Think that owning and driving a plug-in vehicle in green-centric San Francisco is easy? You should probably think again. That's because a lot of other residents already have the same idea, and there aren't enough charging stations to keep up. A classic First World problem, for sure, but a problem nevertheless for at least one EV driver.
By most historical accounts, the period between the first and second world wars was not a great time. Economic collapse, an entire continent in shambles, prohibition and the rise of the Nazis are the prime lowlights of the 1920s and 1930s. But, there was one small ray of excitement in this otherwise depressing time – the automobile industry was in a renaissance.
A year ago, Tesla Motors CEO Elon Musk told us he was, "literally, personally looking at every [Model S] at this point. I won't be able to do that long-term." That time has come, but for anyone worried that the change means quality may slip, don't. Why? Because WIRED shows us in the short video below how Tesla quality checks the Model S now that Musk has other things to worry about. WIRED calls the process a "rigorous quality test," and it's one of the last steps in getting Model S EVs out to cu
These days, it seems like the internet runs on the fuel of Russian dash cam videos. From clips showing meteors falling from the sky to plane crashes and close calls, it almost seems as if every driver on Russian roads is filming at all times. As it turns out, that's nearly true. According to Wired, several factors have culminated in the current explosion of dashcam videos. Those include everything from shady traffic cops to insurance scammers to the design of the legal system itself. Combine tho
This... doesn't seem right, but just bear with this report from Wired. It seems as though driving over speed bumps can reveal those who are enduring acute appendicitis. This was a rumored thing among medical circles based purely on anecdotal data, but now there is an empirical study by the University of Oxford and Stoke Mandeville Hospital in the UK to back it up.
Our friends at Wired recently got their hands on the latest software release for the Tesla Model S. The 4.0 release adds a few interesting bits of functionality to the EV, including voice control for the navigation and telephone systems as well as Slacker Radio. Tesla employed Google voice-recognition software for the Model S, and Wired says the system is "far easier and more intuitive than most." High praise.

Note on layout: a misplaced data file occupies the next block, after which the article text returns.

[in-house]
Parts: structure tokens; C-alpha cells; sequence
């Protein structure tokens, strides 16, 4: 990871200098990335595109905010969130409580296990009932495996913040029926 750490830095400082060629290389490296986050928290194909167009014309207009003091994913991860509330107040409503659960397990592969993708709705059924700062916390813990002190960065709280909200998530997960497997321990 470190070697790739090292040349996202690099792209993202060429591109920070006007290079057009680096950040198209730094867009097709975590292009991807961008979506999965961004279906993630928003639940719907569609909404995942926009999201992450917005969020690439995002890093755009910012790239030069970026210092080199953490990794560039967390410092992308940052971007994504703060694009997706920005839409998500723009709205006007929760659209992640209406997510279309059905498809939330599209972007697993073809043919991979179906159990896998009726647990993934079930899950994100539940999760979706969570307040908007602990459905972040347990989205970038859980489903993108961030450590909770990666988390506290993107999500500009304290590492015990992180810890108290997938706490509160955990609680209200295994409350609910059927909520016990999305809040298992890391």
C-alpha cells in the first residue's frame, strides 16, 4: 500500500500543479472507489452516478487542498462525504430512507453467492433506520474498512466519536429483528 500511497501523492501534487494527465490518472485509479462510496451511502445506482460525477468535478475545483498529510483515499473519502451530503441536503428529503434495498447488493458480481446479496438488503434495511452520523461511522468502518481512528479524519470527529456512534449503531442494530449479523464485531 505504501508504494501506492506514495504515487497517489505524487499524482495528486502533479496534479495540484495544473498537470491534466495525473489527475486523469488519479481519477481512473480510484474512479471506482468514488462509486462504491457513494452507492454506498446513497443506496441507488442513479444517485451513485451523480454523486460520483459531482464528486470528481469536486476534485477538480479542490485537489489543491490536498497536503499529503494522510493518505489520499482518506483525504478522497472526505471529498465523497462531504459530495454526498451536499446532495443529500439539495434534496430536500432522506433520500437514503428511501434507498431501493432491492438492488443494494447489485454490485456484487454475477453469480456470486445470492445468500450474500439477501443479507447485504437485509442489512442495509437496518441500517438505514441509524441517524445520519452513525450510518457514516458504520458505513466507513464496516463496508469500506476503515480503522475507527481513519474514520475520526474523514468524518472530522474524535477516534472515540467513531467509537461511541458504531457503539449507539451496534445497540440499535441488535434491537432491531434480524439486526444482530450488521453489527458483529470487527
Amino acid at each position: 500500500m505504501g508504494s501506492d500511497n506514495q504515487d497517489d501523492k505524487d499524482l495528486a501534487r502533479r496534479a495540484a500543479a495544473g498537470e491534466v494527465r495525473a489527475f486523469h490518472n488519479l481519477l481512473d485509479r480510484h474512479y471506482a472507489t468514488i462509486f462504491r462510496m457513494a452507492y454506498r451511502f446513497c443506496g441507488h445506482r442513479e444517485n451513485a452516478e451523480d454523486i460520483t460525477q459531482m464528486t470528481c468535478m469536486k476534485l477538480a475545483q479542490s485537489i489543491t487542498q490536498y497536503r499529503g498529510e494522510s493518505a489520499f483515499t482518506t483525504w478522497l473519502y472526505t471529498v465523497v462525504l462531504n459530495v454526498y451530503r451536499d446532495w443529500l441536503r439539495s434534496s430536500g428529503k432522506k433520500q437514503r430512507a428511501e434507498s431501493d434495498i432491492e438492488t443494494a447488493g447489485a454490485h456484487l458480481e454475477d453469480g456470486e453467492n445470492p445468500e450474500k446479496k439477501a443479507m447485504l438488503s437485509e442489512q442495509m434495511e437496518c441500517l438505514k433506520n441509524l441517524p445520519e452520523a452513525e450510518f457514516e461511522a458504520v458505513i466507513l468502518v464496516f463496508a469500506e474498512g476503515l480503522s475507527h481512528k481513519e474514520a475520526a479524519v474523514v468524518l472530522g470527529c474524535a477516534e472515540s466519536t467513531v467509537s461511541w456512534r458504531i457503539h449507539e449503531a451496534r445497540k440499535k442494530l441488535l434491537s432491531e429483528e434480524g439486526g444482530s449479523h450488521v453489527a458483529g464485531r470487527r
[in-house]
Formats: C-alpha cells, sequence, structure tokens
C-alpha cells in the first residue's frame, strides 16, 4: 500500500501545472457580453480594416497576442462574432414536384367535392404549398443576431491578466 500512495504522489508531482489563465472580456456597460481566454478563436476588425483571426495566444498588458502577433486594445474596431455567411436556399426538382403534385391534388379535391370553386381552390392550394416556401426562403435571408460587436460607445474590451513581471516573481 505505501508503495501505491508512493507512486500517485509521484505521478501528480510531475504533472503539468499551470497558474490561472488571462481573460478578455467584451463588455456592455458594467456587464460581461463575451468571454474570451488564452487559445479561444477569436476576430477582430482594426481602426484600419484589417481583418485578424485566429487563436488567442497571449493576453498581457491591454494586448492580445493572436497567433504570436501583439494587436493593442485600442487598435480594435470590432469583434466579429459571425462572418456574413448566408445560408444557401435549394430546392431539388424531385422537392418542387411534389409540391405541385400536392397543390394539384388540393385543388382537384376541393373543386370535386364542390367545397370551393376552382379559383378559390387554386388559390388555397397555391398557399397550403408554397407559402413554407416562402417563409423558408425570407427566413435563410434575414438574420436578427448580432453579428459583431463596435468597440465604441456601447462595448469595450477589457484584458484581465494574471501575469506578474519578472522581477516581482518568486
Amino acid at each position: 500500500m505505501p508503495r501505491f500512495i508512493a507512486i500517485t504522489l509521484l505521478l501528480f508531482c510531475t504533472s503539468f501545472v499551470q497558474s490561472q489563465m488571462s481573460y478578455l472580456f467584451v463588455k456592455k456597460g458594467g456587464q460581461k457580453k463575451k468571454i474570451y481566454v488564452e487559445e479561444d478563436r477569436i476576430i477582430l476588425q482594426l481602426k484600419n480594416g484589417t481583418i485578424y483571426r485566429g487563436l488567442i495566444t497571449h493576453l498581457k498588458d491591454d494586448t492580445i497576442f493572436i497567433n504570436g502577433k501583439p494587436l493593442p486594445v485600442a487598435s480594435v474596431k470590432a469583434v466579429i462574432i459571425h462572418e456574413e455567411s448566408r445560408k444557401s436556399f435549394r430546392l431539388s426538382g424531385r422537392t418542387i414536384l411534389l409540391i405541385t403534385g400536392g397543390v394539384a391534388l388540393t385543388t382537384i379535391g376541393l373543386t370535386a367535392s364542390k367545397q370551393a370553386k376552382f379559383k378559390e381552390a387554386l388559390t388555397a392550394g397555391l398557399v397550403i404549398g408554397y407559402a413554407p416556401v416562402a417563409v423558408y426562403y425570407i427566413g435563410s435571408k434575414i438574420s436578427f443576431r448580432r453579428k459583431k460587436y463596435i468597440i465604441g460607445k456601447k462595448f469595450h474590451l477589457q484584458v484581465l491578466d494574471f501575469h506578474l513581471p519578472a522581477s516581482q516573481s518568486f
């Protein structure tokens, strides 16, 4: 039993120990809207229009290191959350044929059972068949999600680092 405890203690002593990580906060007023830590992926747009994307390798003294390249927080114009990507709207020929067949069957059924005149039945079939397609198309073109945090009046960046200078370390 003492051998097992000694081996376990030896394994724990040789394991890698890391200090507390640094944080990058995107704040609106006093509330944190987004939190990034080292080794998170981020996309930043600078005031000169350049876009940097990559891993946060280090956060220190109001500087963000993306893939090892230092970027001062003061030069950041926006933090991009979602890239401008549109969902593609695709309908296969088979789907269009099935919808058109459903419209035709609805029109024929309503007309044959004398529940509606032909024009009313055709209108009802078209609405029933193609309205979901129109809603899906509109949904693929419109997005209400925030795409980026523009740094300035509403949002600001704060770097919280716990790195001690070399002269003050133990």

Earlier this month, Tesla Motors announced a software update for its Model S all-electric luxury sedan. No less an authority than our old friend Damon Lavrinc over at Wired has blessed the upgrade. Lavrinc calls Tesla's upgrades a "solid, feature-rich update" that overcomes what had been "egregious oversights" for an automaker steeped in technological advancements.
What's the price of gas going to be in 2021? Specifically, what will the gamut of transportation fuels cost on March 16, 2021? WIRED recently published one of its artifacts from the future: a truck stop 12 years from now. As you can see in the imaginary scene, a full tank of hydrogen will cost a hundred bucks. Plugging in your EV will cost you $75 a kWh (but the first five minutes are courtesy of GM). Also on tap: methane from Oscar Meyer and Uncle Willie's Kind Green biodiesel. In fact, this re
There aren't too many transportation-related green displays at the WIRED NextFest going on in Chicago this month, but it's hard to miss the ones that are present. While the back of the tent is taken over by Toyota's plug-in Prius and 1/x, right in the middle of the floor is the ridiculously stretched out Imagine PS Roadster from HumanCar. We've heard about this vehicle since 2006, and it's still in pretty basic form. The bright orange chassis and the rowing-powered powerplant (which will be comb
Yes, racing is a sport, even NASCAR. Talented people always make difficult things look easy, but wrestling a vehicle traveling well in excess of one-hundred miles an hour would beat down most mortals in short order. Wired has put up an informative rollover-fest that gives credence to the idea that while us auto writers might be the walking embodiment of a Boston Creme donut, professional racers don't share our gooey center. Driving race cars to win takes dedication on many levels -- time and mon
The commute from Rhode Island to Manhattan for NextFest was a short trip for Carl Vogel and his electric Harley-Davidson. His was certainly one of the smaller exhibits in size, but he certainly got a lot of attention. At one point in the afternoon, attendees were 5 rows deep trying to get a look at the electric blue cruiser and sidecar.
Ohio State wasn't the only school exhibiting an impressive alternative-powered car at NextFest. The Hybrid Electric Vehicle Team (HEVT) from Virginia Tech brought along their Challenge X-winning Equinox.
Just got back from NextFest. Dubbed Wired's version of a new world's fair, NextFest brought together more than 130 exhibitors bearing new technologies in a plethora of fields from all over the globe. Given that it's being held just 3 short subway stops from my apartment, I couldn't quite think of a reason to miss it.